Michael Porter Tackles Collaborative Learning

Question: Whom would you like to interview, and what would you ask?

Michael Porter: It’s a very, very hard question.

Some people think about things like that. Unfortunately, I’m an engineer. I’m always thinking about, what’s the task and how do I get it done? And some of my tasks are pretty broad, and pretty fuzzy, and pretty funky, but that’s the way I think.

Let me answer your question. I don’t have an answer, so let me think about how I would have an answer.

It would be, I would ask myself, “What are the real puzzles that I truly don’t understand and I think are really, really important?”

Let’s just go back to those big issues that I described earlier. I’m really puzzled by why people in societies find it difficult to work collaboratively together with other people in societies.

I’m not sure I know who the right name is to pick to interview, I don’t know whether it’s religious leaders, or whether it’s some of the few political leaders that have risen above the kind of special interest politics. I’m bad at coming up with names, but I think that would be one of the interviews.

I’m also fascinated by the deep psychological roots of how a lot of these phenomenon that I’m interested actually play themselves out.

I recently came across a body of work of a guy named Daniel, I think is his name, at Penn. And his work is labeled under the phrase “positive psychology”. And his whole body of work is how you can get people to pursue their positive interests and work constructively. There’s a great interview. What have you learned about how to get people to bring out people’s positive side, their better side, their constructive side, as opposed to their fearful side, or their jealous side or thei whatever kind of side. 

So those are just a couple of examples. One specific, the other more of a kind of generic category.

But I got to tell you, even for somebody like me who is very broad in my interests, and I truly engage in many parts of the world, there’s so much to know these days that it’s hard to keep exposing yourself to these new bodies of thought and fields. 

But I think over time as my work develops, I suspect that to make the next set of breakthroughs, one’s gonna have to integrate some of these very human and psychological theories, and thinking and understanding with some of the more, if you will, rational, and organizational, and economic, in order to address some of the very vexing questions  that we talked about earlier.

Recorded on: June 11, 2007

 

 

 

Harvard Business School Professor Michael Porter asks himself 'What are the puzzles that really need solving?'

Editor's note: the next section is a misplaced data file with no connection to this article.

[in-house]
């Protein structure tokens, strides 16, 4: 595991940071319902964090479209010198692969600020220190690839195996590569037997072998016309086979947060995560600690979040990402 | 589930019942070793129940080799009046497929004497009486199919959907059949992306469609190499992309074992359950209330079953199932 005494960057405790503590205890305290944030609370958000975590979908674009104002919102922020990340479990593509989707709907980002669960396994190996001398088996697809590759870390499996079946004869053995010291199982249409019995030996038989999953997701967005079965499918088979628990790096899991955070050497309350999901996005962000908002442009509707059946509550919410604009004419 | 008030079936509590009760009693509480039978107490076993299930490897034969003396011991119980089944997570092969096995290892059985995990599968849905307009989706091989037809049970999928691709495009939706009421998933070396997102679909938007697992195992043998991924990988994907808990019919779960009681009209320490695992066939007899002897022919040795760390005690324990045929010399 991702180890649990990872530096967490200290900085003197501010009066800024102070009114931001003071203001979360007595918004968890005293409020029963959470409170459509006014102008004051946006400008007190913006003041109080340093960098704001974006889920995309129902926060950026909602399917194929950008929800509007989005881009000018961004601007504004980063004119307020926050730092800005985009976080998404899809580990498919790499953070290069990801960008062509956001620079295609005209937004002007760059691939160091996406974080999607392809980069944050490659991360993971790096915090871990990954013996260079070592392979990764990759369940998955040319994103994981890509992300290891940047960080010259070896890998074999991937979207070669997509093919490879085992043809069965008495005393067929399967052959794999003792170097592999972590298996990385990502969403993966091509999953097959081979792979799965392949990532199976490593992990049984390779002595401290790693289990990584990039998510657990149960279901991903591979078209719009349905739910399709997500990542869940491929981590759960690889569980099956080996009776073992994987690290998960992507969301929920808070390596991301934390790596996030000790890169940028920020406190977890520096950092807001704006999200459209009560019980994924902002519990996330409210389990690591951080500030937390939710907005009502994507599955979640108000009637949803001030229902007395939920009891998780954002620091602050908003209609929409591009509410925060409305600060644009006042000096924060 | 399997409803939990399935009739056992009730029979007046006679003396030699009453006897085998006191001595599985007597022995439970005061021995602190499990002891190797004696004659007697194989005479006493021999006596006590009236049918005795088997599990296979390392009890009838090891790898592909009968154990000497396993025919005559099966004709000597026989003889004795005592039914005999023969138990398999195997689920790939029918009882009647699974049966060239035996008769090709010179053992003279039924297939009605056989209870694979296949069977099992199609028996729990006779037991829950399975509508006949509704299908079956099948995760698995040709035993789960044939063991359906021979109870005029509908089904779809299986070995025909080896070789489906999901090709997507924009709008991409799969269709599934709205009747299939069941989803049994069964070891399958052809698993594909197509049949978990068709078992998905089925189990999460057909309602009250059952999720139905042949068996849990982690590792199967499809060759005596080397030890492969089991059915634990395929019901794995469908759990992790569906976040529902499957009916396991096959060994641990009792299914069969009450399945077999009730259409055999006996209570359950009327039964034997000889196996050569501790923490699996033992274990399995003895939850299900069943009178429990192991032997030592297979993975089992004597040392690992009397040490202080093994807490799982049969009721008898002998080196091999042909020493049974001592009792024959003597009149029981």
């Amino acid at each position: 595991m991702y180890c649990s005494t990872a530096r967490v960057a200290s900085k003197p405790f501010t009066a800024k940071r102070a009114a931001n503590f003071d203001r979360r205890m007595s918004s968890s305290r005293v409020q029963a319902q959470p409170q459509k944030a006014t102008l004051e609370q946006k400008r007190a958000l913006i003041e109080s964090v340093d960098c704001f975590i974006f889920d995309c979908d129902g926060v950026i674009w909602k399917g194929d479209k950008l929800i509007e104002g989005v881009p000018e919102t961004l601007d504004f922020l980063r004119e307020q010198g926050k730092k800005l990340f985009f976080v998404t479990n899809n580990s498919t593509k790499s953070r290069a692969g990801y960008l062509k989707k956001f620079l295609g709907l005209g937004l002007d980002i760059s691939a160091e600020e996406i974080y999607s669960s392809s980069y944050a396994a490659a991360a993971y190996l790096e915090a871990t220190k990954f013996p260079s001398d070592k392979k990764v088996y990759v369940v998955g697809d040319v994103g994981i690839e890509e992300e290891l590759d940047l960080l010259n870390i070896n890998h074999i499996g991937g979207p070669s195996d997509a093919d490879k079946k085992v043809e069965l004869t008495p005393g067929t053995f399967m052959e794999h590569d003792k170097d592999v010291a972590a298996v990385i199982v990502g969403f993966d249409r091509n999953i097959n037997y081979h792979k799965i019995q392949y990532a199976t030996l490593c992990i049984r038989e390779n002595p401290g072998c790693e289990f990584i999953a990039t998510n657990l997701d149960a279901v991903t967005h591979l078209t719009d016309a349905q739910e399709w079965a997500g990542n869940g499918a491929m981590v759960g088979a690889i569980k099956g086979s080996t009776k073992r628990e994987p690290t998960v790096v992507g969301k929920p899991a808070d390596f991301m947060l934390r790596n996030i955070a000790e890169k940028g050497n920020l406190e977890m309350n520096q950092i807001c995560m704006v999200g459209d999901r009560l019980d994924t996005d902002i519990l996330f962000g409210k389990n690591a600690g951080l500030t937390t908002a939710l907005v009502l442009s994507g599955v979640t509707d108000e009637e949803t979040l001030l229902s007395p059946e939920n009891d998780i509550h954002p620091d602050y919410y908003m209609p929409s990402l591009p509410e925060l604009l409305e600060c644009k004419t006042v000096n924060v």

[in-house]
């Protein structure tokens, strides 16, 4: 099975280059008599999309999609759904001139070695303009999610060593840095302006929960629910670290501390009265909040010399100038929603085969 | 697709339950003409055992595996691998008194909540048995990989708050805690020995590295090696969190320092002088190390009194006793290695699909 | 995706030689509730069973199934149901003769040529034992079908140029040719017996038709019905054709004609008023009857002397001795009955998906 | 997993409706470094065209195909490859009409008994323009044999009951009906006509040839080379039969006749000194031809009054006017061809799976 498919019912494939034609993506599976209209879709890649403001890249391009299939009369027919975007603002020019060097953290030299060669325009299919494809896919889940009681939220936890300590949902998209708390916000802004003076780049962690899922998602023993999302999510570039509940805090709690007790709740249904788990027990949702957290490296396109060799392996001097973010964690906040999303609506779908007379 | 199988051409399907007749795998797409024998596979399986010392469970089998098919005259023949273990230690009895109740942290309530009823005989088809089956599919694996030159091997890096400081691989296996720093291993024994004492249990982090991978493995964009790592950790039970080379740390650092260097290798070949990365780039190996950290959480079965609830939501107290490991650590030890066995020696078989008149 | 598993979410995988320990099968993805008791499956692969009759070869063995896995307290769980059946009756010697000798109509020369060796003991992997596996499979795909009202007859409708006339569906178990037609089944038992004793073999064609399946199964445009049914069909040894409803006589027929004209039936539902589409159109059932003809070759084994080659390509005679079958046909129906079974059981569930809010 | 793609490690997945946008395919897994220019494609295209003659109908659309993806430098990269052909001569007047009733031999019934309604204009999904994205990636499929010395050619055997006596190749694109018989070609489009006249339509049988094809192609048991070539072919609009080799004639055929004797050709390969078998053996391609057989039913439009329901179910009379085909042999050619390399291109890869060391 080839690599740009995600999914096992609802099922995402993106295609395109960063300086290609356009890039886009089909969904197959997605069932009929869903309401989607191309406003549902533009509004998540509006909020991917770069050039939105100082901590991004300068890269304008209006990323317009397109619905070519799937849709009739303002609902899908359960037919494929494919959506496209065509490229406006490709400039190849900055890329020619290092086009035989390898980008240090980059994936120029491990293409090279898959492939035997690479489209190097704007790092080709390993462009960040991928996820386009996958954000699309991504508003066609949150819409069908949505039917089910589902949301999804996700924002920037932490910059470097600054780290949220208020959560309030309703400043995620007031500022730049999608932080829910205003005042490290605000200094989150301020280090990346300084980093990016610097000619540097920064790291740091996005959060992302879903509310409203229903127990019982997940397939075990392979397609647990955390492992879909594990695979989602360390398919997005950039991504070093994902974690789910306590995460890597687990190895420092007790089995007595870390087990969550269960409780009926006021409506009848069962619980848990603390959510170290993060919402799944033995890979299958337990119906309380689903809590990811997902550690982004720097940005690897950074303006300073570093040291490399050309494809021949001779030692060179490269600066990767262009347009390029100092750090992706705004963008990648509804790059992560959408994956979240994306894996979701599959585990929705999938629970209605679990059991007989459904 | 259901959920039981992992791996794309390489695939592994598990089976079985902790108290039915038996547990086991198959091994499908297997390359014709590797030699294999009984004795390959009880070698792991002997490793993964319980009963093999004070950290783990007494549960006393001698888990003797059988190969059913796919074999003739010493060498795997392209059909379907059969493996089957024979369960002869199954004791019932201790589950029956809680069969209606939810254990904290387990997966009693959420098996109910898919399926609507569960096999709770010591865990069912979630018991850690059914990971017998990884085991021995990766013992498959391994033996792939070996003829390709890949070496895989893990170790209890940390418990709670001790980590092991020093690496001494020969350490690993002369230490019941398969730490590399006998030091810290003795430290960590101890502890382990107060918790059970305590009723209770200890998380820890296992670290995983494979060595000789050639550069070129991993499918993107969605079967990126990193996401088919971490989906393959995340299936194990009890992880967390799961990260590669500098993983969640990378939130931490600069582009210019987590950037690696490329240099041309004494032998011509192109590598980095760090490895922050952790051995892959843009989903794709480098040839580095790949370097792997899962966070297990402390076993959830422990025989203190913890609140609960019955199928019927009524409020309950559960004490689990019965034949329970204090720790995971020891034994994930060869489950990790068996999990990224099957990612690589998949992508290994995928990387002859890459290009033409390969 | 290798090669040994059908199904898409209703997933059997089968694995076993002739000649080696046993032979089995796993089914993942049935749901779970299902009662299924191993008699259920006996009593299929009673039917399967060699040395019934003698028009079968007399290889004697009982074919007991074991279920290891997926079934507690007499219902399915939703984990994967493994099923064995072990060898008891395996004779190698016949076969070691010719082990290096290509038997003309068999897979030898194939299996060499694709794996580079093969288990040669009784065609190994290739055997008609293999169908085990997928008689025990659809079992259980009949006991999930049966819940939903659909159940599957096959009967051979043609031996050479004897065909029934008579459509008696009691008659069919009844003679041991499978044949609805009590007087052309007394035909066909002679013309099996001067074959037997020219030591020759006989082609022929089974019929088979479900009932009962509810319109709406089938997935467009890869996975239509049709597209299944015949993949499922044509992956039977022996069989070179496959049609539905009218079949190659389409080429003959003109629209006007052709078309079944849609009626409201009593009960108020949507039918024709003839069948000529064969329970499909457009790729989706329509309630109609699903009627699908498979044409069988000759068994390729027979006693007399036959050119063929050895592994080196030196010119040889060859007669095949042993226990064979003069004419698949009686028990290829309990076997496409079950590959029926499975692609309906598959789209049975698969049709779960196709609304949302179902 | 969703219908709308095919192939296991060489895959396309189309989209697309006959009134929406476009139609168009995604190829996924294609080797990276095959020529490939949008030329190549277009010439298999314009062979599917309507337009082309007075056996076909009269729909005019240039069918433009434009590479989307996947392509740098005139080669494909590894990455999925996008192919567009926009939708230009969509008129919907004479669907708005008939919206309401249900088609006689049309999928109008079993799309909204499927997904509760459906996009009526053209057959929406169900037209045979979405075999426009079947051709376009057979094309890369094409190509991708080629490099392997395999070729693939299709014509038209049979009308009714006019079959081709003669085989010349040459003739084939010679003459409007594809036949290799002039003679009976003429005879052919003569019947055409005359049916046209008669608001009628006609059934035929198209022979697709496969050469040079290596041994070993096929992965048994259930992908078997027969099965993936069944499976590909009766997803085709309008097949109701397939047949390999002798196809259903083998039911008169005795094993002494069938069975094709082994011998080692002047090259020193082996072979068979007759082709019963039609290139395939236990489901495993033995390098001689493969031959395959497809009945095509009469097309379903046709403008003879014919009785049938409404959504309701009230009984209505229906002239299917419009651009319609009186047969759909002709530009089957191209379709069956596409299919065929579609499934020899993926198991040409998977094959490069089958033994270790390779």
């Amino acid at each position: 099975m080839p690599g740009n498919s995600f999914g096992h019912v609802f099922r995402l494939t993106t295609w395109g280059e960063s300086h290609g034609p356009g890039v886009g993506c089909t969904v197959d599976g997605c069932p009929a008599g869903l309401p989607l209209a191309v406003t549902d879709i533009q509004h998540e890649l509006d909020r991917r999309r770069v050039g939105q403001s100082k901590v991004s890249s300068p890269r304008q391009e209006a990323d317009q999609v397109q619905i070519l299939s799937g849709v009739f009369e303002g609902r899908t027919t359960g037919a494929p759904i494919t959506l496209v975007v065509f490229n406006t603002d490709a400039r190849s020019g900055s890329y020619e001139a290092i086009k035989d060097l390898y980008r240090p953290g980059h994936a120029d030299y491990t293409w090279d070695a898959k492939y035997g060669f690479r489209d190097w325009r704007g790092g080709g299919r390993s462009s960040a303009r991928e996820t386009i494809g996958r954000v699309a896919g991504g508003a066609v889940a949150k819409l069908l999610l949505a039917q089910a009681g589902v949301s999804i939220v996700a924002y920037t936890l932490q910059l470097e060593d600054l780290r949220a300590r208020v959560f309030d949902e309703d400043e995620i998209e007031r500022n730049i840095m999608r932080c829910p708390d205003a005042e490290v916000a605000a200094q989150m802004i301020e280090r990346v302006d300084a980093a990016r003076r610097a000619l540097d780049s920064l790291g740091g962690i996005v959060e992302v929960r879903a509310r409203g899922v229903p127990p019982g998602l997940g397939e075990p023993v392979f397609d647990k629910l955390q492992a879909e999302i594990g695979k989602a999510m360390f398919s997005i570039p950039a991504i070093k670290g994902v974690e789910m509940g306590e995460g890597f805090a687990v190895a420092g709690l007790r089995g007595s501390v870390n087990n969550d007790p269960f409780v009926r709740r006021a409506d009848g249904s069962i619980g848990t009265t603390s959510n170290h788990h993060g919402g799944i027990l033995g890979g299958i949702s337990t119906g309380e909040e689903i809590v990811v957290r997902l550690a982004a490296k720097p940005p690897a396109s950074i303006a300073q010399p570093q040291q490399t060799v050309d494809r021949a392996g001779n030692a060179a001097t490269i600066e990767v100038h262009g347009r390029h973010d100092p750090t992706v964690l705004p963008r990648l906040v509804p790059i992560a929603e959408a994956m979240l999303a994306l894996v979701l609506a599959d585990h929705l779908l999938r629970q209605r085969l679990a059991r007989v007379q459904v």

LinkedIn meets Tinder in this mindful networking app

Swipe right to make the connections that could change your career.

Getty Images
Sponsored
Swipe right. Match. Meet over coffee or set up a call.

No, we aren't talking about Tinder. Introducing Shapr, a free app that helps people with synergistic professional goals and skill sets easily meet and collaborate.

Keep reading Show less

Think you’re bad at math? You may suffer from ‘math trauma’

Even some teachers suffer from anxiety about math.

Image credit: Getty Images
Mind & Brain

I teach people how to teach math, and I've been working in this field for 30 years. Across those decades, I've met many people who suffer from varying degrees of math trauma – a form of debilitating mental shutdown when it comes to doing mathematics.

Keep reading Show less

A world map of Virgin Mary apparitions

She met mere mortals with and without the Vatican's approval.

Strange Maps
  • For centuries, the Virgin Mary has appeared to the faithful, requesting devotion and promising comfort.
  • These maps show the geography of Marian apparitions – the handful approved by the Vatican, and many others.
  • Historically, Europe is where most apparitions have been reported, but the U.S. is pretty fertile ground too.
Keep reading Show less

How KGB founder Iron Felix justified terror and mass executions

The legacy of Felix Dzerzhinsky, who led Soviet secret police in the "Red Terror," still confounds Russia.

Getty Images
Politics & Current Affairs
  • Felix Dzerzhinsky led the Cheka, Soviet Union's first secret police.
  • The Cheka was infamous for executing thousands during the Red Terror of 1918.
  • The Cheka later became the KGB, the spy organization where Russia's President Putin served for years.
Keep reading Show less